Plant-based meats are burgers are hot, but are they healthier?

It looks like a Whopper and may even smell like a Whopper - but there's no beef. 

Earlier this month, Burger King announced it will begin selling the plant-based Impossible Whopper nationwide after a successful test run in seven markets. So can a patty made from plants taste as good? And is it really good for you? 

So first off, you're probably wondering what's in the "meat." It's made up of water, soy-protein, coconut oil and sunflower oil. 

Beef contains animal protein, which studies have shown can increase your risk of diabetes, heart disease, even dying early. But the plant-based protein in these burgers could actually lower your risk of those same diseases.  

"If you look at it that way, of course, a plant-based burger is going to be healthier than a regular burger, even with the same calories, fat and protein. But, if you ask the question, are these health foods? No. These products are processed, and you're always going to be better off just having whole ingredients that aren't processed. You avoid the sodium, you avoid the additives, the fillers," says Dr. Sharon Bergquist, an internist at Emory University Hospital.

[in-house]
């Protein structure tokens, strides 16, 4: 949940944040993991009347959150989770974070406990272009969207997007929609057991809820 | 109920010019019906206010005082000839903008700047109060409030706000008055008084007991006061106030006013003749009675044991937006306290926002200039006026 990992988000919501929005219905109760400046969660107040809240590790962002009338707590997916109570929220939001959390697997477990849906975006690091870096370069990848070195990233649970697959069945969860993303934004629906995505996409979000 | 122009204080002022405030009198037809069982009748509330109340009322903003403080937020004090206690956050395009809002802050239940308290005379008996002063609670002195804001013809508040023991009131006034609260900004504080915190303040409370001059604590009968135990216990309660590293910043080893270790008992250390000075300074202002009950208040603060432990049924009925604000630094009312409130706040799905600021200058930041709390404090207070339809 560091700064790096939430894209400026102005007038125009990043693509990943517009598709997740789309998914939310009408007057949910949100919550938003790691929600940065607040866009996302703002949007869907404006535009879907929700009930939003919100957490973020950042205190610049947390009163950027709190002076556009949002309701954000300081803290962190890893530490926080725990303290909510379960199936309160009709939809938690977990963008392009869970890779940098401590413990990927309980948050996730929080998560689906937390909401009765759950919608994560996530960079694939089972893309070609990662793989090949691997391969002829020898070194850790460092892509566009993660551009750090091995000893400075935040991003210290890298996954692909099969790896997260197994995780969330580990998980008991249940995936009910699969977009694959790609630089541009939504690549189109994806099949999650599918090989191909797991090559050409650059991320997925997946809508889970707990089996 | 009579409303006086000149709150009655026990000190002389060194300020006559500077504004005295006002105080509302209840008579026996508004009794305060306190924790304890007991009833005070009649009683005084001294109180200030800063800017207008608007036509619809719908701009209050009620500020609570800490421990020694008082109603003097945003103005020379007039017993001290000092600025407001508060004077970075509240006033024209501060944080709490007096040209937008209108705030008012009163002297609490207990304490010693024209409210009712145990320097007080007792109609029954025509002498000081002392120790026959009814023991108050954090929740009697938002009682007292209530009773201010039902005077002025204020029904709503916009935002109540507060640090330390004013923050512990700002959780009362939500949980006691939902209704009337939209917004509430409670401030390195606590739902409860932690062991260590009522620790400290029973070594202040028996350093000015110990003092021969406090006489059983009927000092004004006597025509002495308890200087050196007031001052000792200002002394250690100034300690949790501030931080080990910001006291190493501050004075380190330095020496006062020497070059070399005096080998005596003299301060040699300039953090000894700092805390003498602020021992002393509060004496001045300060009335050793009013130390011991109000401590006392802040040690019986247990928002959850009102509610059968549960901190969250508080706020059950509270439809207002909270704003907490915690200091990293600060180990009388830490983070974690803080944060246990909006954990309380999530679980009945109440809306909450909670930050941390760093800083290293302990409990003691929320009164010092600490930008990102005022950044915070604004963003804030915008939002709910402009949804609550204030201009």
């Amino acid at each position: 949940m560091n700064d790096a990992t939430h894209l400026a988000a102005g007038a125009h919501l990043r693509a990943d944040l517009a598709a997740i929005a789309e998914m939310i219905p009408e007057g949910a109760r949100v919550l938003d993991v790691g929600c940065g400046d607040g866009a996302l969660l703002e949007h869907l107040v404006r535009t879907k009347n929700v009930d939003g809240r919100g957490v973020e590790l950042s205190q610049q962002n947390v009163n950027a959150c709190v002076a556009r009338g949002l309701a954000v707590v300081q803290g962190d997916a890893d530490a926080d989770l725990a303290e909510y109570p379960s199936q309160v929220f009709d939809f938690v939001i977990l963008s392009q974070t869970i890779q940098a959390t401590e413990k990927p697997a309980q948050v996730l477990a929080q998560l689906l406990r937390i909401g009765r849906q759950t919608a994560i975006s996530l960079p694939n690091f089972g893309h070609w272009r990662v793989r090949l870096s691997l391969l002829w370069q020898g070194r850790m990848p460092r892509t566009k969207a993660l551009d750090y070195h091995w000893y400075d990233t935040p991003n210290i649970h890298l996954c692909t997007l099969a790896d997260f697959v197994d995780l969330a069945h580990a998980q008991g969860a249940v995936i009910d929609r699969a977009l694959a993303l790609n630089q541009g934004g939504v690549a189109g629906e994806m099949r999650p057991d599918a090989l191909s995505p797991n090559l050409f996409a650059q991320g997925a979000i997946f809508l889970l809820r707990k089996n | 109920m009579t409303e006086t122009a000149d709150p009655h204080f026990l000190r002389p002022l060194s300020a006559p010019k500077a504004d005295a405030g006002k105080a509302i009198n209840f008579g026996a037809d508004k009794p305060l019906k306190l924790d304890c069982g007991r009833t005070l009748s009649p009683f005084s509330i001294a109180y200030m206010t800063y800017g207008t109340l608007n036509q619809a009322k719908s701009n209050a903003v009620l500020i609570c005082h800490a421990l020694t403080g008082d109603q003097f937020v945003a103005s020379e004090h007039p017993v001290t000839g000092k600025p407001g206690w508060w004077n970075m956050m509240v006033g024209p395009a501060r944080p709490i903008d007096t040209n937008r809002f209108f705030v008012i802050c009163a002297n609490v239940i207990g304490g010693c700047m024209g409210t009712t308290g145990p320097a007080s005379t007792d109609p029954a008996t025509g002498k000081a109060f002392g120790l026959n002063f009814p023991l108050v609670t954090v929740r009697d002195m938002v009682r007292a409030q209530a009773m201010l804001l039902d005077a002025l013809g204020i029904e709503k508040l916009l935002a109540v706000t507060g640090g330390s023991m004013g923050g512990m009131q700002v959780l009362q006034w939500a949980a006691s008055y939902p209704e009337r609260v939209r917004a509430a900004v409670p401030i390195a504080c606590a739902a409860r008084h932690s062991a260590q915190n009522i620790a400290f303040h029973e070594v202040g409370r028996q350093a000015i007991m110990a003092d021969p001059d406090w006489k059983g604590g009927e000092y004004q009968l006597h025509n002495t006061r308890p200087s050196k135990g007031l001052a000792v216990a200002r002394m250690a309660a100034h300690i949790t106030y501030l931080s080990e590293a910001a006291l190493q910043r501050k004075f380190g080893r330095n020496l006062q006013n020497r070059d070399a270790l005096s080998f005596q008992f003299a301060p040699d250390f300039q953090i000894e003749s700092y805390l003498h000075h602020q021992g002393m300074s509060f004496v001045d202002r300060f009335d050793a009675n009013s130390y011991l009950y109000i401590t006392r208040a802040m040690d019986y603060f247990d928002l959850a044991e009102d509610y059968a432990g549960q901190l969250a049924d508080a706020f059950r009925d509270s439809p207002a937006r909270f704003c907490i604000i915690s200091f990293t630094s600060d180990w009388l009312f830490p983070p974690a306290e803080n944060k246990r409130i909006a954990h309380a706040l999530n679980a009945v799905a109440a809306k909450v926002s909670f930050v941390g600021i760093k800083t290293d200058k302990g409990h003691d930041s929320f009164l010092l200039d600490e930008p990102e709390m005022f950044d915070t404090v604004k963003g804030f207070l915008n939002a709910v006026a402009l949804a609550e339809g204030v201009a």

So how does it taste? 

We tried it on The Nine and we all pretty impressed. A true hamburger lover might say it's not exactly the same, but we found it to be close. 

The Impossible Burger, which is sold now at many different restaurants, will get its main competition from another plant-based burger, Beyond Burger. 

"The primary ingredient is protein, and that's what differentiates the two. Beyond Burger is pea protein; the Impossible Burger uses a soy protein," Dr. Bergquist says. 

 These burgers are nutritionally similar to ground beef when it comes to protein, fat and calories. 

"But if you broke it down by the type of fat and the type of protein, that's where you see the difference," Dr. Bergquist says. 

So the health benefits can be debated, but what's not debated is that plant-based burgers are much better for the environment. They help cut way down on water and land usage, and use fewer emissions and less pollution - which is why this is likely going to be just the beginning of plants turning into meat.

Other restaurants are rolling out their versions of plant-based meat products, including Subway who's partnered now with Beyond Meat for a meatless meatball sub. 

Keep in mind, though, that some of these products may be cooked in the same space as beef or chicken. So if you're vegan or vegetarian, you might want to ask for it to be prepared differently.